Black Angels

Friday, December 11, 2009

Northwest Art & Design by Bari Demers

 Northwest Eagle
First Nations People have capitalized on Art and Design intertwined with folklore and beliefs. Each artistic design represents a story passed down from generation to generation.

Northwest Native Art on the coast of British Columbia have had many names in the past, such as:
  • Aboriginals

  • Natives

  • Indians

  • Indigenous Peoples

  • Indian Bands

But now the term is First Nations, which I find fitting and gives a stronger respect of the First Nations throughout North America. What makes it fitting, is that they are the very first Nation of People to occupy the beautiful lands filled with surrounding cedar trees over 400 years old and wild oceans teaming with marine life. The first immigrant to land on this coastline of British Columbia was Captain Vancouver, who had first thought he had discovered the middle east. But, to his amazement he was greeted by the Haida People.
The First Nations People are occupied by a long selection of historical people from the Hadia to the Skawahlook Nations. There are approximately 300 proud Nation groups with creative symbolic art expressing the heart of their culture.

The original Haida Nation who greeted Captain Vancouver were close to elimination due to European settlers who brought their chicken pox and other diseases along with them. But a few of the Haida Tribe did survive, leaving beautiful artifacts, culture and spiritual meaning.

Take a leisure hike with breathtaking landscapes, sandy beaches, temperate rain forest, caves, waterfalls and cliff side mountains, you can hear the whispering sound of the Haida Spirits drifting through the thick cedar forest.

The First Nations in North America were extremely resourceful, using what they had around them without any waste. Deer hides were crafted into beautiful clothing covered in ordainment beads.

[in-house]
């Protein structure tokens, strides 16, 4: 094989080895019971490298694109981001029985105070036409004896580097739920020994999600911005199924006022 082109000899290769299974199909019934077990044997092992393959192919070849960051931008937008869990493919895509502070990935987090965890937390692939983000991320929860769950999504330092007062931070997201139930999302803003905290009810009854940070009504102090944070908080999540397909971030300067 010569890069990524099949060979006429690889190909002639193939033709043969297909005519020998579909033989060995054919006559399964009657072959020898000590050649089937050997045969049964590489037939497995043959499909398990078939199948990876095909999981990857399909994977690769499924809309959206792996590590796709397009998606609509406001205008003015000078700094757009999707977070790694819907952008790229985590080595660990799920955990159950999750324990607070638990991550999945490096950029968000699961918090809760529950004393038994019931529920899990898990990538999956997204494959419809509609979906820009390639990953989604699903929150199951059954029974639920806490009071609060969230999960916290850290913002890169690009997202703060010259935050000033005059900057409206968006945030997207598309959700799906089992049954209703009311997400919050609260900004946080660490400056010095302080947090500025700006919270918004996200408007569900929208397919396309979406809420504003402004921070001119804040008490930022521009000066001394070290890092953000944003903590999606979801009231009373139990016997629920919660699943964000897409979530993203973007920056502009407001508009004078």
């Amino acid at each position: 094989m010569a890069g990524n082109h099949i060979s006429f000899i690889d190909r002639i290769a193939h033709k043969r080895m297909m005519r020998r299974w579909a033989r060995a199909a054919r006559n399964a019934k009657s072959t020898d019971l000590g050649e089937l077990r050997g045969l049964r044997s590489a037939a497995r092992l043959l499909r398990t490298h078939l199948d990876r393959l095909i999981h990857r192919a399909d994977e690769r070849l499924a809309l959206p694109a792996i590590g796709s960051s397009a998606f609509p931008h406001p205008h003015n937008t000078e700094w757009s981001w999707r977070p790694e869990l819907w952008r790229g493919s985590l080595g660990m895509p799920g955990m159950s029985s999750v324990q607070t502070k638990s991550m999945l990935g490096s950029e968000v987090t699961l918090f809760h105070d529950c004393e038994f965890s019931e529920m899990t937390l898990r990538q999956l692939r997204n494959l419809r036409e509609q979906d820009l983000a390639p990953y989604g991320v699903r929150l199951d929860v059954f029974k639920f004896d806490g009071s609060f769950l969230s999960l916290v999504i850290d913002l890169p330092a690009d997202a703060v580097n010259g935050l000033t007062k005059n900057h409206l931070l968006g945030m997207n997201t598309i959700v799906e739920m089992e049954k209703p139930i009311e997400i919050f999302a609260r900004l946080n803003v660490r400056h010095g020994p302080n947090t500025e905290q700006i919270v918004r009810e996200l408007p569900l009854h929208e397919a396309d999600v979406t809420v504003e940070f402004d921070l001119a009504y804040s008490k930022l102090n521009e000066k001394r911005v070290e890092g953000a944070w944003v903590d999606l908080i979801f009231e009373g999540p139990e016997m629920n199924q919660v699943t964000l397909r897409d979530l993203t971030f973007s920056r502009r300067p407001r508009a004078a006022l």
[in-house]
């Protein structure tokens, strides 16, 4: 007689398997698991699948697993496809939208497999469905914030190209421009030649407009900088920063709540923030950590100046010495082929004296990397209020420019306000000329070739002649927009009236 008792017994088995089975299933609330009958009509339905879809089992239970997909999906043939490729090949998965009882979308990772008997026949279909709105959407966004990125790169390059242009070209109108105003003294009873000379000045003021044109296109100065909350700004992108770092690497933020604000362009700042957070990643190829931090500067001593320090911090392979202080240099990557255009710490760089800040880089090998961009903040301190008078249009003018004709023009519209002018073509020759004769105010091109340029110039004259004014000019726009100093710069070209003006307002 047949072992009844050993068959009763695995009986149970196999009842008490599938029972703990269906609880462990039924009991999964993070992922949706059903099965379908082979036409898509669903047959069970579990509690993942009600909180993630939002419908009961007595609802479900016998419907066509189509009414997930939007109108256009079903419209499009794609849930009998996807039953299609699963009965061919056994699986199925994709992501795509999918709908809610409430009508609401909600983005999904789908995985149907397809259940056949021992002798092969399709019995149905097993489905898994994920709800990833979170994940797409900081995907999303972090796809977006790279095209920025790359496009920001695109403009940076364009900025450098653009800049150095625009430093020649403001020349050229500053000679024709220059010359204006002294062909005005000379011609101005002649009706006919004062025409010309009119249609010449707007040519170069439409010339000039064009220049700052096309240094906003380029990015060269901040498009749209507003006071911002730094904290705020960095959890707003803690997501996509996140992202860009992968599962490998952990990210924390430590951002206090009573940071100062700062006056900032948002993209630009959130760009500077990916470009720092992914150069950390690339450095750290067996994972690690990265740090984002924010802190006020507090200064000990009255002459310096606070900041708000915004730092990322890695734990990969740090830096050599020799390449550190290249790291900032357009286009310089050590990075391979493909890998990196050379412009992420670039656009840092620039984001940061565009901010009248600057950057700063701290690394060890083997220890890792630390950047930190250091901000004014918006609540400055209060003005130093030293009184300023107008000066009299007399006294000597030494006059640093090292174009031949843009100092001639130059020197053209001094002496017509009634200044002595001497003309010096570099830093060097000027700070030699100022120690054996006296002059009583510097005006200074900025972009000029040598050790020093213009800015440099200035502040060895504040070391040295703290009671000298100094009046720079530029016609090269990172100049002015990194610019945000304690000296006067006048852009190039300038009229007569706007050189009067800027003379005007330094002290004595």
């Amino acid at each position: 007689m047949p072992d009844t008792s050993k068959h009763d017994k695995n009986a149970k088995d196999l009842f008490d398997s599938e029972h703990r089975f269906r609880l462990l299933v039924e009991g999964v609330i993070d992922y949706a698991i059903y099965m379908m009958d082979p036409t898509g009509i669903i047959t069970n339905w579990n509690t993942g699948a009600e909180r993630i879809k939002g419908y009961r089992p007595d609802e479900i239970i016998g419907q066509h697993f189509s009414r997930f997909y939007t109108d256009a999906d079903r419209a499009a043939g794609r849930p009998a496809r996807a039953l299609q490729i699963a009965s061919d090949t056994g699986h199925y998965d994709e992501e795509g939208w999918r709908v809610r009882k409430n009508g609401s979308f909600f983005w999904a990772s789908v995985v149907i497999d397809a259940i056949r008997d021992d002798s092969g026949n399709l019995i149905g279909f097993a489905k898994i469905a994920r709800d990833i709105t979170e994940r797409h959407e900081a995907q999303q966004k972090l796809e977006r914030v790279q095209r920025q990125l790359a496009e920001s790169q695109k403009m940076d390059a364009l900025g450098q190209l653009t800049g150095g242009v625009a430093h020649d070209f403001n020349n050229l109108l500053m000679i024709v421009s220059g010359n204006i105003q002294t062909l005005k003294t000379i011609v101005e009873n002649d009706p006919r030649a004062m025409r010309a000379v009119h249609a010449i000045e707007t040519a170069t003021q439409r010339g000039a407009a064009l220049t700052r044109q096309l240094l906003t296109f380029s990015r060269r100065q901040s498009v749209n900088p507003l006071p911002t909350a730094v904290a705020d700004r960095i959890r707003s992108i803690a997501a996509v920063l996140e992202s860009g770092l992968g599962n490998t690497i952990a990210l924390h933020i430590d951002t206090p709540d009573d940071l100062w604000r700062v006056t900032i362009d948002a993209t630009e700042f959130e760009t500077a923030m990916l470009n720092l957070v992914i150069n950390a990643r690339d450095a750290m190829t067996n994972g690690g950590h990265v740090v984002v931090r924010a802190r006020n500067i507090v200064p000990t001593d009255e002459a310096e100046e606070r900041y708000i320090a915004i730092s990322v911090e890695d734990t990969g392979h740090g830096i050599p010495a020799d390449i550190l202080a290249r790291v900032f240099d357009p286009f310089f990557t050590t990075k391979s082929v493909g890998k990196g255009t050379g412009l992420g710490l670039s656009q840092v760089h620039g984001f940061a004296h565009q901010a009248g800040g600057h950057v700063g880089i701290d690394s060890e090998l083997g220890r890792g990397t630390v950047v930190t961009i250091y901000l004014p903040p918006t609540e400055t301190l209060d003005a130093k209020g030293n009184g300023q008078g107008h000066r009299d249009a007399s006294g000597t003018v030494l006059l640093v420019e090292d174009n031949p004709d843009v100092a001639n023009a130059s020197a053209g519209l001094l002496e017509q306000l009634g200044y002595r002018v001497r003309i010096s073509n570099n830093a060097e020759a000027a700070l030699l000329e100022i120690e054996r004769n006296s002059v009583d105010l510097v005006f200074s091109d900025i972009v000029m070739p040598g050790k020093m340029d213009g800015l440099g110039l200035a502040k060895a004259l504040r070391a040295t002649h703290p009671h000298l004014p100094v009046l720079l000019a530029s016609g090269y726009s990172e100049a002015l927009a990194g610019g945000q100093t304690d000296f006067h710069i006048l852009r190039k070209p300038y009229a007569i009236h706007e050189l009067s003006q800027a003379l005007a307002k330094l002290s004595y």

Imagine being part of the Haida Tribe going after a Killer whale in a small cedar canoe hollowed out for approximately eight men. Sometimes they didn’t survive.
Their homes were made of cedar slabs and they had appointed artists handed down from generation to generation.

Each tribe have a great respect for their animal life, well knowingly, the spiritual fathers were reincarnated into the living animal species, such as an bald head eagle or the white Spirit bear (Ursus americanus kermodei) or moskgm'ol (white bear), as called by the Tsimshian Coastal First Nations.

Each animal species have a powerful spirit within all First Nations legends.
The most interesting one is the Thunder bird with a legendary story a long time ago, where a giant killer whale ate all the salmon in the ocean. The First Nation People on shore were starving, begging the killer whale to leave food for their people.
After many days of praying to the spirits, a great wind crashed across the sea with roars of thunder and bolts of lightning. The Chief of the tribe felt the presence of a great spirit and ask for help.
But the spirit asked,"What will you do for me?"
And with that the Chief promises respect and admiration. Suddenly appeared the great spirit of them all - The mighty Thunder bird with flashing lightening from its pointed talons and rolling thunder as it swept its mighty wings.
The mighty Thunder bird grab the Killer Whale by its talons, carrying it off towards the rolling hills, where it dropped the enormous beast, immediately turning into a great mountain that you can see today.
To this day the artistic cultural carvers keep their word of respect to the mighty Thunder bird by
showing off the great spiritual Thunder bird by means of their expressive art.

In today's world we can learn from the First Nations heritages by respecting the rightful use of our species of animals and to use the resources in respect of mother earth.
Respecting our fishing and hunting privileges is only becoming a part of the ecological cycle. Our great fortune of being able to have food on the table should be to better our resources and to improve the embitterment of mankind. Enjoy the cultural history and keep it for our children's children and our grandchildren.
Knowledge and understanding of our resources will mean a brighter stronger future to co-exist with our animals species instead of our destroying nature.
Northwest Art is bringing  a new life and spirit, providing historical riches to our heritages of mankind. Art and Design is expressed as an individual brand of that person - therefore Northwest Art is now expressed by all artists. It doesn't mean they have to be First Nations People to showcase aboriginal art.
It's a new world with new ideas - join me.

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l will get back to you very soon, thanks for contacting me